We managed to catch up with Ocosmos, the people behind the OCS1 gaming tablet from Douglas Davis’ keynote this morning, and got some more information regarding the intruiging new tablet. As we noted before, it’s running Windows 7, Intel’s Oak Trail platform, two D-pads, and a screen that slides up to reveal a physical keyboard.

We can now flesh out the specs further, with the data sheet showing a 4.8” capacitive touch screen with WSVGA resolution (248 pixels per inch!), a 1.5GHz Atom Oak Trail with GMA 600, a 32GB SSD built in with expandable memory, integrated GPS, a 1.3 megapixel front facing camera, 3 megapixel rear camera, and a micro-HDMI support.

But the best part about it, other than the awesome form factor and specs for such a small device, is the gaming aspect. The D-pads slide and click in eight directions, can be used and pressed down like analog sticks, and act as the mouse throughout Windows. There are right and left triggers on the top of the device. It’s like a PSP computer, with a real keyboard.

It’s got a pretty hefty feel, which is expected since it’s stuffed an entire Windows system into a 4.8” device form factor, and it fits nicely in your hand. The rear of the device is shaped such that the device is easy to hold when gaming and won’t tire out one’s hands. Unfortunately, due to the early Oak Trail silicon, the prototype was a barely functioning unit that made for a good industrial design/mechanical engineering sample, but things like the touchscreen and d-pads were not working. So the Ocosmos team has a bit of work ahead of them, but the OCS1 isn’t slated to ship until early next year, and we eagerly await the day we can get our hands on a finished product.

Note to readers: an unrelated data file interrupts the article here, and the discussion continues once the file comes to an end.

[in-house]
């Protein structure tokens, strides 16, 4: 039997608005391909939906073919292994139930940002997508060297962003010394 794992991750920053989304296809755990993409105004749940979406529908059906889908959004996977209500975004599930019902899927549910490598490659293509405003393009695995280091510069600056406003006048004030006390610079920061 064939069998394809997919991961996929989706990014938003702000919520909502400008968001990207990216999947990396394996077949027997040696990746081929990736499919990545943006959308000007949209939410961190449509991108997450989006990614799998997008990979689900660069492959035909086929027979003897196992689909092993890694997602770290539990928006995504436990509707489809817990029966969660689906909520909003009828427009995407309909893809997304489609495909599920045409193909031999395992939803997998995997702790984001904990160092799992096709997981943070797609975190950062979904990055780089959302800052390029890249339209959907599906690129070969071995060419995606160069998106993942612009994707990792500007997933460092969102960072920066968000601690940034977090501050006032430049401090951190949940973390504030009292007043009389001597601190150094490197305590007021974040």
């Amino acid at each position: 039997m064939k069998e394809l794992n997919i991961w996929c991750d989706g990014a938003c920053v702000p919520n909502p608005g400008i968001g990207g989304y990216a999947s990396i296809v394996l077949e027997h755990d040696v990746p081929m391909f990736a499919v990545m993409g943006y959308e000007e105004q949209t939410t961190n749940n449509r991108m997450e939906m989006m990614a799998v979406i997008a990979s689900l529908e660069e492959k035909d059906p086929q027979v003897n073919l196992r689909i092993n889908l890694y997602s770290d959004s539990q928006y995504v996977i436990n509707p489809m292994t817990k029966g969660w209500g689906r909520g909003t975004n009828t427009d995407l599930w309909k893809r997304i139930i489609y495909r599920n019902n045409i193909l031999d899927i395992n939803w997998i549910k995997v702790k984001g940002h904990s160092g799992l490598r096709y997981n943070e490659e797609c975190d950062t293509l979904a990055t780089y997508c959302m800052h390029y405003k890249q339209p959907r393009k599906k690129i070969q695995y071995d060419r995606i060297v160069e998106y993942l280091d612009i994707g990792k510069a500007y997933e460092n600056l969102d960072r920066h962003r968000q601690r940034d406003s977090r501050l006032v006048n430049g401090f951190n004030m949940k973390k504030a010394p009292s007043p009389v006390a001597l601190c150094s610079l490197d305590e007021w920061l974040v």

Gallery: OCS1 Gallery

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  • BPB - Wednesday, September 15, 2010 - link

    I can see myself owning this if they get it working well. Reply
  • IntelUser2000 - Wednesday, September 15, 2010 - link

    Oak Trail is a early 2011 part. I have doubts on the device in terms of battery life though. Windows based UMPCs have a limit on how much low you can get.

    I think it'll be a 4 hour battery life looking at the size.
    Reply
  • IntelUser2000 - Wednesday, September 15, 2010 - link

    I always miss something in my comments. In forums, the EDIT button saves me but not here!

    Another doubt is the price. That doesn't look cheap at all. It does look pretty good though. If they price it at $500 it could be popular. Do it Ocosmos!
    Reply
  • vol7ron - Wednesday, September 15, 2010 - link

    I guess we have different price concepts.

    I can see myself owning one at $299 or under, where that would be the intro price. Falling to $250 after a decent shelf-life.

    Pros:
    - form factor
    - design
    - dpad

    Possible Cons:
    - 32GB vs 64+
    - camera quality (rear should be 5MP+, front should be 3MP)
    - GPS accuracy (?)
    - screen quality (?) [new iPhone screen is what every device should be]
    - speaker quality

    The thing that I'm really looking for is a smartdevice that has a decent GPS antenna. The radio on these things are week and the accuracy is not good enough. I want an application that will order a pizza and have it delivered to youuu, whether you're in a park or down an alley, so long as you don't move your relative location in an hour. -- Same for finding friends. If I'm at a concert I want to be able to find someone, not know they're at a concert and can be in a sea of 1,000 people.

    Other things I'd like future devices to have:
    - pico projector
    Reply
  • IntelUser2000 - Wednesday, September 15, 2010 - link